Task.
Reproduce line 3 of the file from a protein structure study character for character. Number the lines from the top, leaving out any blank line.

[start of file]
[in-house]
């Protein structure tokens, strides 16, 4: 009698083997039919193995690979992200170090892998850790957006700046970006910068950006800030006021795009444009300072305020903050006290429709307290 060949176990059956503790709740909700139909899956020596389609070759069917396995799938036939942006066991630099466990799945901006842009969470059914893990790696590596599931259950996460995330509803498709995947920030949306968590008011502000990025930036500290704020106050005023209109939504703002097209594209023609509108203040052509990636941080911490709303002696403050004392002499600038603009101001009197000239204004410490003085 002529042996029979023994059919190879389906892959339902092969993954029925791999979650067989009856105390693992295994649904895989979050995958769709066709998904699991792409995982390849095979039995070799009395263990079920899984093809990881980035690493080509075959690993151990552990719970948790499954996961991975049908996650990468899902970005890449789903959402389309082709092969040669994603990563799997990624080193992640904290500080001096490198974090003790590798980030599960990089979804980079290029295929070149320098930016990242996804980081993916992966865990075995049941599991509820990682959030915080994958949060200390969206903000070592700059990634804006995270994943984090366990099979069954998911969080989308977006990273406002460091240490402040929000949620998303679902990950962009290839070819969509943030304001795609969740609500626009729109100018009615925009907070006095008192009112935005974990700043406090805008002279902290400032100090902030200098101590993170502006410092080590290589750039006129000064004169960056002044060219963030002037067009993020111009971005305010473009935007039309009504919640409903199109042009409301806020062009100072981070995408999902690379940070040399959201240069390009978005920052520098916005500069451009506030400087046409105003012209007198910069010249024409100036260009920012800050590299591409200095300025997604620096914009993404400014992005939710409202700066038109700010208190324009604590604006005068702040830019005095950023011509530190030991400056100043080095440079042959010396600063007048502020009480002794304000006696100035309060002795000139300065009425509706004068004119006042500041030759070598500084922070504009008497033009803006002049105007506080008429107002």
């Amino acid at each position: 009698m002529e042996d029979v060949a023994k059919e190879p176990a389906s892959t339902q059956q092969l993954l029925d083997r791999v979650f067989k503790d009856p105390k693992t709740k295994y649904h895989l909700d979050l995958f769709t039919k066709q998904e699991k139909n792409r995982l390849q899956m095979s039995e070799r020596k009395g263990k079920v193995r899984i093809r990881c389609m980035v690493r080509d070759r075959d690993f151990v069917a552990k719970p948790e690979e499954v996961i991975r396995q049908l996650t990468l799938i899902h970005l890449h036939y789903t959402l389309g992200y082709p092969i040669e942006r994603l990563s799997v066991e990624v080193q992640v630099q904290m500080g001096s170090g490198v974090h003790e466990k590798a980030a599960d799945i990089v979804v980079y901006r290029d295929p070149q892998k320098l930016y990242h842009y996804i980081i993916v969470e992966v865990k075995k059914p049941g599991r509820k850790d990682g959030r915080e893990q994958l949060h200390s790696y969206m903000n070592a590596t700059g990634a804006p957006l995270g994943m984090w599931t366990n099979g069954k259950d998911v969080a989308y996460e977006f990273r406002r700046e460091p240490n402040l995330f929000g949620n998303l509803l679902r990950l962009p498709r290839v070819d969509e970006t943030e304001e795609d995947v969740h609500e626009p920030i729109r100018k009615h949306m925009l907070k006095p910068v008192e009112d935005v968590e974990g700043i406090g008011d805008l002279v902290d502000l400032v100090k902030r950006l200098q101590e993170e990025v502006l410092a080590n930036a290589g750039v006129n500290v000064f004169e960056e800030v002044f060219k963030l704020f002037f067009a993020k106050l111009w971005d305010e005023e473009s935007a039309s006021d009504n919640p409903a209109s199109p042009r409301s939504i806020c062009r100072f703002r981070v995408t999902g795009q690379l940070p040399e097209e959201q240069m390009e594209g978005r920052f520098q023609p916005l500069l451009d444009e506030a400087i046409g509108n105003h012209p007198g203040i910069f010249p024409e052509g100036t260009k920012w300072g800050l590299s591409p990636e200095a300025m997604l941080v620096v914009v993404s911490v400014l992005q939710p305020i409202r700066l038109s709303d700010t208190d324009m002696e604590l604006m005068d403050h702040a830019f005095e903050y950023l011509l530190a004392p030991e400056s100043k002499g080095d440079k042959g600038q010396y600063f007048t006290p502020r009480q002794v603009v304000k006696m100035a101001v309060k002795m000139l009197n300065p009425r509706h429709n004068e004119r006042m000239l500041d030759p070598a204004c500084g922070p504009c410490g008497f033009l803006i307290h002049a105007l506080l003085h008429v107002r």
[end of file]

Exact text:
């Amino acid at each position: 009698m002529e042996d029979v060949a023994k059919e190879p176990a389906s892959t339902q059956q092969l993954l029925d083997r791999v979650f067989k503790d009856p105390k693992t709740k295994y649904h895989l909700d979050l995958f769709t039919k066709q998904e699991k139909n792409r995982l390849q899956m095979s039995e070799r020596k009395g263990k079920v193995r899984i093809r990881c389609m980035v690493r080509d070759r075959d690993f151990v069917a552990k719970p948790e690979e499954v996961i991975r396995q049908l996650t990468l799938i899902h970005l890449h036939y789903t959402l389309g992200y082709p092969i040669e942006r994603l990563s799997v066991e990624v080193q992640v630099q904290m500080g001096s170090g490198v974090h003790e466990k590798a980030a599960d799945i990089v979804v980079y901006r290029d295929p070149q892998k320098l930016y990242h842009y996804i980081i993916v969470e992966v865990k075995k059914p049941g599991r509820k850790d990682g959030r915080e893990q994958l949060h200390s790696y969206m903000n070592a590596t700059g990634a804006p957006l995270g994943m984090w599931t366990n099979g069954k259950d998911v969080a989308y996460e977006f990273r406002r700046e460091p240490n402040l995330f929000g949620n998303l509803l679902r990950l962009p498709r290839v070819d969509e970006t943030e304001e795609d995947v969740h609500e626009p920030i729109r100018k009615h949306m925009l907070k006095p910068v008192e009112d935005v968590e974990g700043i406090g008011d805008l002279v902290d502000l400032v100090k902030r950006l200098q101590e993170e990025v502006l410092a080590n930036a290589g750039v006129n500290v000064f004169e960056e800030v002044f060219k963030l704020f002037f067009a993020k106050l111009w971005d305010e005023e473009s935007a039309s006021d009504n919640p409903a209109s199109p042009r409301s939504i806020c062009r100072f703002r981070v995408t999902g795009q690379l940070p040399e097209e959201q240069m390009e594209g978005r920052f520098q023609p916005l500069l451009d444009e506030a400087i046409g509108n105003h012209p007198g203040i910069f010249p024409e052509g100036t260009k920012w300072g800050l590299s591409p990636e200095a300025m997604l941080v620096v914009v993404s911490v400014l992005q939710p305020i409202r700066l038109s709303d700010t208190d324009m002696e604590l604006m005068d403050h702040a830019f005095e903050y950023l011509l530190a004392p030991e400056s100043k002499g080095d440079k042959g600038q010396y600063f007048t006290p502020r009480q002794v603009v304000k006696m100035a101001v309060k002795m000139l009197n300065p009425r509706h429709n004068e004119r006042m000239l500041d030759p070598a204004c500084g922070p504009c410490g008497f033009l803006i307290h002049a105007l506080l003085h008429v107002r």